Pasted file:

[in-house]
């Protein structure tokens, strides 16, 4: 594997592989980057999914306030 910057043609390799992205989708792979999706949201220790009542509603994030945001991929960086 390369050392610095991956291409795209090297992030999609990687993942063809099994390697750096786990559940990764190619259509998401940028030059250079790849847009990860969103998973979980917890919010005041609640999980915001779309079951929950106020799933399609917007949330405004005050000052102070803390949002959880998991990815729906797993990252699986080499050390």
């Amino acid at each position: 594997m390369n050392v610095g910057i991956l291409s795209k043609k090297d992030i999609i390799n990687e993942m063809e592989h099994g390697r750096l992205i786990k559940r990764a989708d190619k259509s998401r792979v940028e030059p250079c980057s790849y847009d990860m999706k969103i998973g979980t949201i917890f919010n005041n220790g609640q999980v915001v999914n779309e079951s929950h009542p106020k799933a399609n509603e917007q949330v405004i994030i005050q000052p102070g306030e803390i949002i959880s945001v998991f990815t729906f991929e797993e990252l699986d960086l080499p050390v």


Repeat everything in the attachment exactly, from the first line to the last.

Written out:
[in-house]
């Protein structure tokens, strides 16, 4: 594997592989980057999914306030 910057043609390799992205989708792979999706949201220790009542509603994030945001991929960086 390369050392610095991956291409795209090297992030999609990687993942063809099994390697750096786990559940990764190619259509998401940028030059250079790849847009990860969103998973979980917890919010005041609640999980915001779309079951929950106020799933399609917007949330405004005050000052102070803390949002959880998991990815729906797993990252699986080499050390």
């Amino acid at each position: 594997m390369n050392v610095g910057i991956l291409s795209k043609k090297d992030i999609i390799n990687e993942m063809e592989h099994g390697r750096l992205i786990k559940r990764a989708d190619k259509s998401r792979v940028e030059p250079c980057s790849y847009d990860m999706k969103i998973g979980t949201i917890f919010n005041n220790g609640q999980v915001v999914n779309e079951s929950h009542p106020k799933a399609n509603e917007q949330v405004i994030i005050q000052p102070g306030e803390i949002i959880s945001v998991f990815t729906f991929e797993e990252l699986d960086l080499p050390v």